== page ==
The Union Ministry of Power is working on a set of guidelines to help state electricity boards (SEBs) cut their losses, estimated at a cumulative Rs 68,000 crore. The guidelines would be ready in two to three months.
These were to address issues such as improvement in collection and billing efficiencies of distribution companies, Union power secretary P Uma Shankar told Business Standard. Some other measures would be long-term power purchase agreements, where supply and price could be ensured. “Power purchase planning can help keep the costs down for electricity boards,” he said.
Shunglu committee on the issue had noted rising costs of power and lack of a corresponding increase in rates. Staff costs increased after utilities revised salaries in line with the VI Pay Commission recommendations.
In 2010-11, average rates rose 6.5 per cent, while the cost of supply increased by 16.5 per cent in the period. Cash losses of SEBs and distribution companies, at Rs 28,400 crore, have jumped 4.4 times in the past three years. Though formal data is not available, the Shunglu committee formed to examine the financial condition of the discoms estimates 2009-10 losses at Rs 40,000 crore and 2010-11 losses at Rs 68,000 crore.
NO CENTRAL CASH
It was unlikely the government would provide any direct financial assistance to SEBs. In 2001, the central government had restructured the debt of SEBs, after many of them defaulted on their payments to power generators. The 2003 Electricity Act had provisions for the reduction of cross-subsidy, cost-reflective tariffs (rates), universal metering and anti-theft provisions. Many of these were not implemented in most states. Distribution reforms were not carried out, leading to the current state of finances.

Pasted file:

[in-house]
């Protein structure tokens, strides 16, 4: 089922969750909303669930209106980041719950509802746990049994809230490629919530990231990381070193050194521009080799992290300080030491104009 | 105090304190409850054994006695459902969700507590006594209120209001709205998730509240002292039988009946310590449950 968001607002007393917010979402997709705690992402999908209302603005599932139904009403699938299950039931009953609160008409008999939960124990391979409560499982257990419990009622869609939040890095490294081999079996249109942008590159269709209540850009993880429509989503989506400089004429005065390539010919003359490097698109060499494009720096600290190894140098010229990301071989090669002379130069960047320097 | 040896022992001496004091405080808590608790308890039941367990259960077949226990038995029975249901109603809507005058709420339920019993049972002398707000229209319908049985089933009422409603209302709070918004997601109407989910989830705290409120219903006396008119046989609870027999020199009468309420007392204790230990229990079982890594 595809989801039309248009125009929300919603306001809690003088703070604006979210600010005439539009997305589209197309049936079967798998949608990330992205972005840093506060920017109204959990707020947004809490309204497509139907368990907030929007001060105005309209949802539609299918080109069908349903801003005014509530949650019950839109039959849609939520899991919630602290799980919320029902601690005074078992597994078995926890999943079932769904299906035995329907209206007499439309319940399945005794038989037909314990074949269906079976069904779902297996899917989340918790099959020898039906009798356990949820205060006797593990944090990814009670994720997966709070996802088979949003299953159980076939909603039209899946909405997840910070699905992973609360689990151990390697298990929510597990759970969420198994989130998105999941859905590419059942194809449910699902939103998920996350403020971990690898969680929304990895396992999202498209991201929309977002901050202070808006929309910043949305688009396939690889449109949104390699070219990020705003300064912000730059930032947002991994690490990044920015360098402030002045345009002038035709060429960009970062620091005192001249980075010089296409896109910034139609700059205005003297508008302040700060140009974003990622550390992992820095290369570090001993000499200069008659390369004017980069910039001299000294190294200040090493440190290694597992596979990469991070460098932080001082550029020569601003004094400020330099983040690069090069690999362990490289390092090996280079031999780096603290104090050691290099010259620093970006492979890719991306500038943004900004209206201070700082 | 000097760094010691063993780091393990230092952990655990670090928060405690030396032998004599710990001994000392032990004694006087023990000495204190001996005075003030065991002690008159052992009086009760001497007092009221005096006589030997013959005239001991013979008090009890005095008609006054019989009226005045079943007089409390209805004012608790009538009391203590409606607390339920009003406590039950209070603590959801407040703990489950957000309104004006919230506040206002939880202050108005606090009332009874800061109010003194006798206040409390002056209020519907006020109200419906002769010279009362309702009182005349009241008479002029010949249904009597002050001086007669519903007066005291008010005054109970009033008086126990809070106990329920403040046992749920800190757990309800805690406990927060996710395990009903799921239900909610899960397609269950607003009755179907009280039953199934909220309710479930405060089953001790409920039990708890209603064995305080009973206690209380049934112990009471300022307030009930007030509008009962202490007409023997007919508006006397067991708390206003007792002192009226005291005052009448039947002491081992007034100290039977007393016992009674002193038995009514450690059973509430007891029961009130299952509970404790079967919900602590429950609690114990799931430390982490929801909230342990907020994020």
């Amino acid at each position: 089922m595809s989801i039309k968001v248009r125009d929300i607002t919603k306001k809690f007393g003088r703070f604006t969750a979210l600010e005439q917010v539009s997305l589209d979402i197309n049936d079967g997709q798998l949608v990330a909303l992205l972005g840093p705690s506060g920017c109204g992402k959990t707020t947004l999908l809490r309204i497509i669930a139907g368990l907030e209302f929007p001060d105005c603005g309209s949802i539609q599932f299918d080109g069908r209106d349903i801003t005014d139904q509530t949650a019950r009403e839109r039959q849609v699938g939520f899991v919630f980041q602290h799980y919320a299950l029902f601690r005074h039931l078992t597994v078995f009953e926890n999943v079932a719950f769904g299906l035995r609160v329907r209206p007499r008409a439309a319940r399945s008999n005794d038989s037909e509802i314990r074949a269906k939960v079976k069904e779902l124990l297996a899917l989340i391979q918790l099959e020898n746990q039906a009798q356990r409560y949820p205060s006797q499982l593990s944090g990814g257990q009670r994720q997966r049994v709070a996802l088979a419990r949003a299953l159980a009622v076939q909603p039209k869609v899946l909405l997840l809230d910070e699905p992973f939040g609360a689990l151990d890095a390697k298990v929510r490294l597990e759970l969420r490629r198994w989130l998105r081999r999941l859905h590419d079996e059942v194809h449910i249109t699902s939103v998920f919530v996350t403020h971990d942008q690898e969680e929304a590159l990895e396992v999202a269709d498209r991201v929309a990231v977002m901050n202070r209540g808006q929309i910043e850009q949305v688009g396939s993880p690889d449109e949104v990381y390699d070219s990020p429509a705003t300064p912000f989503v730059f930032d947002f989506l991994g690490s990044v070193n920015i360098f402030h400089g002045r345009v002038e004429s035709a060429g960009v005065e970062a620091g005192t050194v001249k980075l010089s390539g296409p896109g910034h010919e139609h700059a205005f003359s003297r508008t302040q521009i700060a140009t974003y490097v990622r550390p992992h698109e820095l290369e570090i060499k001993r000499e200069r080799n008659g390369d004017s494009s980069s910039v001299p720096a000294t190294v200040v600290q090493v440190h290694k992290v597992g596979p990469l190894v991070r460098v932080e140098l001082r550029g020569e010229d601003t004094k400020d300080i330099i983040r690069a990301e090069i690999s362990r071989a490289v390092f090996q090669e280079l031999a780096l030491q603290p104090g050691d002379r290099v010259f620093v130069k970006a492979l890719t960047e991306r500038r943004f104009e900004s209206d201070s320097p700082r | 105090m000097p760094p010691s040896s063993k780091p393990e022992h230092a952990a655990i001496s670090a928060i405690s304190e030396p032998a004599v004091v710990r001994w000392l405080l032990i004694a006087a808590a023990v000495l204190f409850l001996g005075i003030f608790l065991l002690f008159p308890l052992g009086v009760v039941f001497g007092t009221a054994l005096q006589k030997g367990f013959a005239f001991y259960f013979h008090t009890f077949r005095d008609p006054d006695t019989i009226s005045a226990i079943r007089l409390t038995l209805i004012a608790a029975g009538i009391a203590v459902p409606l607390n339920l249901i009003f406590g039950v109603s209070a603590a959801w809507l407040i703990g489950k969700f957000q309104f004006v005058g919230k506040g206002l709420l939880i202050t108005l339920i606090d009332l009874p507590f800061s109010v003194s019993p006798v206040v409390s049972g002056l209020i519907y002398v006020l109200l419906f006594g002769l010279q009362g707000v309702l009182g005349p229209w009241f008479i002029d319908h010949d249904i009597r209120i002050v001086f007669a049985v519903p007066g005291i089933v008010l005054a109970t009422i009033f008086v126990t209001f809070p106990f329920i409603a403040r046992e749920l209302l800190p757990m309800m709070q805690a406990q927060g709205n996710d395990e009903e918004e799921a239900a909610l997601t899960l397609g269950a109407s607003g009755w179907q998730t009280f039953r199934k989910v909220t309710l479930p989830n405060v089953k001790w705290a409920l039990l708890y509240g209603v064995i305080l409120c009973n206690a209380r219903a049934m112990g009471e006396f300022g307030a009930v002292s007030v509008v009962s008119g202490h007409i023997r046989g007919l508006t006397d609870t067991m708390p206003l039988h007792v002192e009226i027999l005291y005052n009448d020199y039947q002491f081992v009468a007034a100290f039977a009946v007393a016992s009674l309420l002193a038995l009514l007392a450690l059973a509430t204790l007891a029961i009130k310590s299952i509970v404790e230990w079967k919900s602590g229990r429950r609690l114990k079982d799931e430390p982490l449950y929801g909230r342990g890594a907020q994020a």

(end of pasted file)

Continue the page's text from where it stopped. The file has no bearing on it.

The bad financial condition of utilities could have a cascading effect on power producers as well, especially those which depend on short-term sales. SEBs have been a major buyer of the traded merchant power from the exchanges. Last year, owing to these pressures, they reduced their power purchases from the spot market, causing a huge drop in merchant power prices as well as volumes traded. In late 2010, average merchant power prices dropped to Rs 2.50 per unit, from Rs 7.80 per unit in early 2010.
Howerever it would be wrong to assume all SEBs were in a bad financial condition. “Some of them are having difficulties. Steps will be taken to improve their finances,” he said.
The guidelines to SEBs would also suggest ways and means to decrease transmission and distribution losses (also called AT&C losses). Average AT&C losses across the country are 18 per cent, after adjusting for losses due to lack of infrastructure, says IndiaInfoline.
Experts say there have some examples of reforms which have helped utilities, as in Bhiwandi, Maharashtra. After the transmission line was privatised and taken over by Torrent Power, losses reduced from a whopping 62 per cent to 17 per cent. “This has to be replicated much more across states.